A guide to Stravinsky’s ‘The Rite of Spring’

A quick guide to perhaps the most influential classical work of the 20th century – Stravinsky's ballet, 'The Rite of Spring'

Stravinsky – The Rite of Spring

This evening, the BBC Proms will feature Stravinsky’s 1913 ballet performed by the BBC Symphony Orchestra under Semyon Bychkov. But why is the work so controversial? Here are a few facts to get you up to speed before tonight’s concert…


Stravinsky had been pondering the ballet for quite some time before 1913.

Several years before Stravinsky put pen to paper, the composer once recounted that he ‘had a fleeting vision … a solemn pagan rite: sage elders, seated in a circle, watched a young girl dance herself to death. They were sacrificing her to propitiate the god of spring.’ Which is pretty much what the ballet itself is about.

The work was written for the Ballet Russes.

The great impresario Sergei Diaghilev was on the hunt for fresh talent – his interest was in staging new Russian works to introduce to western audiences. The Rite of Spring was first performed at the Théâtre des Champs-Élysées in Paris on 29 May 1913 with choreography by Vaslav Nijinsky and costumes and staging by Nicholas Roerich.

There’s no doubt that the music was hard-hitting for Paris’s bourgeoisie

Its complex rhythms and use of harsh dissonances would have been like nothing they would have heard before. There are frequent changes in time signature, creating a sense of instability. It’s restless, driven, energetic and often very dark. And all the while, the sound coming from the massive orchestra would have been quite overwhelming.

And so, understandably, the reaction to the Rite was extraordinary.

Although there wasn’t a riot as such, Stravinsky’s own recollections describe some very odd behaviour from the audience! ‘Mild protest against the music could be heard from the very beginning of the performance,’ the composer wrote. ‘Cries of “Ta guele (“shut up”) came from behind me.’ But among the catcalls were cries of ‘Genius! Genius’ from Ravel, while Debussy was trying in vain to calm everyone down.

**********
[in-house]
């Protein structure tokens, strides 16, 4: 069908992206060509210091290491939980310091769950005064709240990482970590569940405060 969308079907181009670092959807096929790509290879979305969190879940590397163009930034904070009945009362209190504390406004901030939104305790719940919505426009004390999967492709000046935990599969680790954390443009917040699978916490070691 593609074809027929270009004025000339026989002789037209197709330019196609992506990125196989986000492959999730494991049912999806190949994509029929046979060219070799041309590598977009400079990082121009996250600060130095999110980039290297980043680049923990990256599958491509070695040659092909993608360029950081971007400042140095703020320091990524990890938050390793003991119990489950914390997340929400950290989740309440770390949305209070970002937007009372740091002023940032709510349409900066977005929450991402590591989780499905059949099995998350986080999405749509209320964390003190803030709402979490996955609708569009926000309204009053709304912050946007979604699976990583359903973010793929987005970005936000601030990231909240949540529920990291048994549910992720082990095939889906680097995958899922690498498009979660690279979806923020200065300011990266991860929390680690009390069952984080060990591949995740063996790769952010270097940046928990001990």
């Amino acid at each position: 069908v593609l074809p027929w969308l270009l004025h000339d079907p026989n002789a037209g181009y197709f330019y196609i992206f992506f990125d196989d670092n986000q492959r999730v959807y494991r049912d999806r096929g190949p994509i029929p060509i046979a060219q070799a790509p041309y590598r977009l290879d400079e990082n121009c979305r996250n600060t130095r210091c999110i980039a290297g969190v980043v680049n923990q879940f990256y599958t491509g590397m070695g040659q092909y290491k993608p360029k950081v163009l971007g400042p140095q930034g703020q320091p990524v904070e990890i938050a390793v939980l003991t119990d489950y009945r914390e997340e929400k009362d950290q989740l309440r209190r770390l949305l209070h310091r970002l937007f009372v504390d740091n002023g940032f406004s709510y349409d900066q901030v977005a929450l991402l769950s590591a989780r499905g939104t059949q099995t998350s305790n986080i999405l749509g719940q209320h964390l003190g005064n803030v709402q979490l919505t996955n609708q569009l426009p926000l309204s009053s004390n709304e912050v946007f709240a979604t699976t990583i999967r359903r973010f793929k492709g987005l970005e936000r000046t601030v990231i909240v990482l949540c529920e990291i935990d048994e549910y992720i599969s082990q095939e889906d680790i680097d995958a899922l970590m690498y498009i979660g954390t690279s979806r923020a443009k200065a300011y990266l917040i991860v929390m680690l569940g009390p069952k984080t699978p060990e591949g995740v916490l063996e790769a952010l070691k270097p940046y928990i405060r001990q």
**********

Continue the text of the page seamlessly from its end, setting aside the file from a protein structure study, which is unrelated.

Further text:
There are quite a few incredible recordings of the piece.

Simon Rattle’s EMI recording with the CBSO packs a punch but isn’t rushed or performed gratuitously. This is a Rite with taste. But for sheer visceral excitement, Valery Gergiev’s performance on Philips with the Kirov Orchestra wins hands down every time.

One more thing…

Almost 30 minutes of The Rite of Spring features in hair-raising scenes in Disney’s Fantasia, including a bloody battle to the death between a group of dinosaurs. Some of the movements were rearranged to fit the action, but the use of The Rite in a children’s cartoon shows just how revolutionary and far-sighted Walt Disney actually was.

What’s on at the Proms tonight?

Prom 65, Friday 31 August, 7.30pm

Ravel La Valse
Berio Sinfonia
Stravinsky The Rite of Spring

London Voices
BBC Symphony Orchestra/Semyon Bychkov


The Prom will be broadcast live on BBC Radio 3